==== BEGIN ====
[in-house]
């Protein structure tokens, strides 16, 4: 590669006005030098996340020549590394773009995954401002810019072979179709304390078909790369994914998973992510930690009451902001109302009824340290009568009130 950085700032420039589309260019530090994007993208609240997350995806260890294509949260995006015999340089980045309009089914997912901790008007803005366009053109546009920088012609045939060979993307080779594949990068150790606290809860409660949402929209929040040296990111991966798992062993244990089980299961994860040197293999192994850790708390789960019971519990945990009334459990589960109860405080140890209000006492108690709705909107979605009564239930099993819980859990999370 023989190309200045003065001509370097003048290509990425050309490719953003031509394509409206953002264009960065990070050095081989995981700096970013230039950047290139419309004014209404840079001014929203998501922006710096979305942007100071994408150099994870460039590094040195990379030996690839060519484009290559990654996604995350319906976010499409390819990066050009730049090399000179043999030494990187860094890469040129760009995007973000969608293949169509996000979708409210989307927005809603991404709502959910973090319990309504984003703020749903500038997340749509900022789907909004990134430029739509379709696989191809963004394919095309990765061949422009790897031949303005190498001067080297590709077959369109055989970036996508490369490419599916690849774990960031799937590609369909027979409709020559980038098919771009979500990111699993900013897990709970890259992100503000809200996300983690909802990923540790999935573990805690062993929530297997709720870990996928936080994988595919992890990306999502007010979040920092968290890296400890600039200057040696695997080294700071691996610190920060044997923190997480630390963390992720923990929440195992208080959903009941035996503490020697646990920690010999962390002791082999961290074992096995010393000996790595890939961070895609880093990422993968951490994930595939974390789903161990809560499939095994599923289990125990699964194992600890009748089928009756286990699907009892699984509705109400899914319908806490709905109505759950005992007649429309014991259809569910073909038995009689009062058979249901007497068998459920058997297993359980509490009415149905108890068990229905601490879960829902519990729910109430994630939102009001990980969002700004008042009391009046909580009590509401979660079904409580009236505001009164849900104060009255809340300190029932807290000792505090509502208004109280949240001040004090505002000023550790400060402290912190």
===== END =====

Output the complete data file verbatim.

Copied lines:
[in-house]
């Protein structure tokens, strides 16, 4: 590669006005030098996340020549590394773009995954401002810019072979179709304390078909790369994914998973992510930690009451902001109302009824340290009568009130 950085700032420039589309260019530090994007993208609240997350995806260890294509949260995006015999340089980045309009089914997912901790008007803005366009053109546009920088012609045939060979993307080779594949990068150790606290809860409660949402929209929040040296990111991966798992062993244990089980299961994860040197293999192994850790708390789960019971519990945990009334459990589960109860405080140890209000006492108690709705909107979605009564239930099993819980859990999370 023989190309200045003065001509370097003048290509990425050309490719953003031509394509409206953002264009960065990070050095081989995981700096970013230039950047290139419309004014209404840079001014929203998501922006710096979305942007100071994408150099994870460039590094040195990379030996690839060519484009290559990654996604995350319906976010499409390819990066050009730049090399000179043999030494990187860094890469040129760009995007973000969608293949169509996000979708409210989307927005809603991404709502959910973090319990309504984003703020749903500038997340749509900022789907909004990134430029739509379709696989191809963004394919095309990765061949422009790897031949303005190498001067080297590709077959369109055989970036996508490369490419599916690849774990960031799937590609369909027979409709020559980038098919771009979500990111699993900013897990709970890259992100503000809200996300983690909802990923540790999935573990805690062993929530297997709720870990996928936080994988595919992890990306999502007010979040920092968290890296400890600039200057040696695997080294700071691996610190920060044997923190997480630390963390992720923990929440195992208080959903009941035996503490020697646990920690010999962390002791082999961290074992096995010393000996790595890939961070895609880093990422993968951490994930595939974390789903161990809560499939095994599923289990125990699964194992600890009748089928009756286990699907009892699984509705109400899914319908806490709905109505759950005992007649429309014991259809569910073909038995009689009062058979249901007497068998459920058997297993359980509490009415149905108890068990229905601490879960829902519990729910109430994630939102009001990980969002700004008042009391009046909580009590509401979660079904409580009236505001009164849900104060009255809340300190029932807290000792505090509502208004109280949240001040004090505002000023550790400060402290912190």